I have a set saving goal each month, lets call it X . This sum I need to invest. The biggest mistake you can make is leaving that money passively deprecating itself due to inflation and potential taxes. Long term investments can be put into high-risk funds and stocks without it being that much historical risk associated to it. The market has historically always gone up, even if it regularly will take a stroll downwards into a recession. Note here that I talk about the whole market and not individual stocks and funds. Stocks tank all the time, which is why it will generally be a higher risk for you to invest your money in one individual stock, than in a larger index.
I invest 80% of X in different index funds. Of these 80%, around 40% are branch-specific, quite risky and narrow indexes while the remaining 60% are large global index funds.
I am looking to leave my riskier branch-specific investments where they are but from now on start putting the whole 80%-chunk into global index funds. Mainly because I am still convinced he recessions is near and not sure which market it will hit first. The remaining 20% I place in stocks of different kinds, mostly larger companies with a good track record of raising their dividends shares each year. I will probably continue to buys socks for a few more months but then slowly shift this chunk over more and more to the global index funds as well. I will explain this more in step 3.
Have a set percentage to play with. This is where my 20% that I buy stocks for each month comes into play. I really like investing in stocks, and reweighing, shifting and shorting my way around the markets. This is not a very good thing if you are looking for a solid investment plan. This is why I have capped my allowance of my savings I can play with to 20%. I will decrease this percentage in the next few months. This as I don’t have enough time to become the next Gordon Gekko and index funds has historically almost always beat individual strategies in the long term anyway.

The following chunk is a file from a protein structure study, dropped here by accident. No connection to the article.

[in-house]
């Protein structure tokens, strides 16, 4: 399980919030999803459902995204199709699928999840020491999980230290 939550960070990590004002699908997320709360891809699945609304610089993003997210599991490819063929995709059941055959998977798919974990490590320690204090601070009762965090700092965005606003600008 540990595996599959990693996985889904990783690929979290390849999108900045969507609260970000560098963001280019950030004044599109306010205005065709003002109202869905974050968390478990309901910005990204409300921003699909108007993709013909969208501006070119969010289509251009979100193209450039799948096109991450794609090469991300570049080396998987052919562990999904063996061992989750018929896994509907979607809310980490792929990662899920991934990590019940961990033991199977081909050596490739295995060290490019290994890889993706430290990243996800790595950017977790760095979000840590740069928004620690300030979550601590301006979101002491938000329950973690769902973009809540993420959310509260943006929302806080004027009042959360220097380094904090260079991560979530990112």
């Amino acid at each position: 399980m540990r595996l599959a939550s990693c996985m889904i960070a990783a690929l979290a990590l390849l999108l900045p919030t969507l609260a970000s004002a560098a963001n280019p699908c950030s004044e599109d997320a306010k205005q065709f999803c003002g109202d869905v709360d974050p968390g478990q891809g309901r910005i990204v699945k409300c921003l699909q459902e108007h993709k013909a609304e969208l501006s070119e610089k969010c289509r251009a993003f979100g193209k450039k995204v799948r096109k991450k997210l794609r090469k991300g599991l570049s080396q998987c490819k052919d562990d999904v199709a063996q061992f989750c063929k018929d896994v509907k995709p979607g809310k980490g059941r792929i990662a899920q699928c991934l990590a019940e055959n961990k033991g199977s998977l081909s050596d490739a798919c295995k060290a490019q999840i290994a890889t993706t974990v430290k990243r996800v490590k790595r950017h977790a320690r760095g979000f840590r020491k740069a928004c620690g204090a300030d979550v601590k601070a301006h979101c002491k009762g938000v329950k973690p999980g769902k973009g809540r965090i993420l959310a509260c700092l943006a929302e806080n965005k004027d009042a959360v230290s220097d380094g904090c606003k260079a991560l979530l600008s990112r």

When the time has come for me to have enough capital for the Leprechaun to become immortal (i.e. enough for me to live off its returns indefinitely) I will sell off the funds and buy high-dividend stocks for these so that I am set up for a monthly income.
Thanks for all the positive feedback from my last post as well!
Ok! It is time for my first monthly income expense report and you guys will see the crushing numbers behind the machinery. I have converted them to USD, and will add explanations for the different posts (you will see that they in some ways differ from a person living in the U.K for example. My monthly income is ca 8200 (USD). After taxes, I get out ca 5k. This is a good salary for someone my age in Scandinavia, but as you can see, a lot of it ends up in the tax bucket. If you wonder why I am taking my monthly income expense report by months please take a look at my Nordic debunking of By Month!.
Monthly Income Expense Report November:
+ Income after tax: 5000 USD (Salary)
Mortgage (incl. interest rate): 900 (we are paying it off as fast as we can)
Student loan: 100 USD
Phone bill: 24 USD
House insurance: 20 USD
Travel: 378 USD
Transportation: 30 USD
Blog setup: 95 USD
Gym: 40 USD
Food, Groceries: 220 USD
The couch: 200 USD
Shopping: 50 USD
Net savings: 2900 USD
Goals for next month:
Other income streams than just my salary! (It looks horrible just having one single income stream and so many lines of expenses. Many of these posts are things I should be able to cut down on, especially since Mr Viking has a similar setup with his budget.
Looking at this we clearly could see the need for either cutting some of our expenses or creating some other source income. This can be done by several steps:
Right now we looked at our expense and unfortunately saw that travel was a big monthly expense which we now will try to cut by travelling at low-priced periods, as well as to try to minimize the cost while travelling. Before we were not really aware of the amount spent when aboard, but when seeing it clear with a monthly income expense report. You get the information straight!
For all my readers, try to get your expenses on paper as clear as day. It is the only way to start keeping the money in check.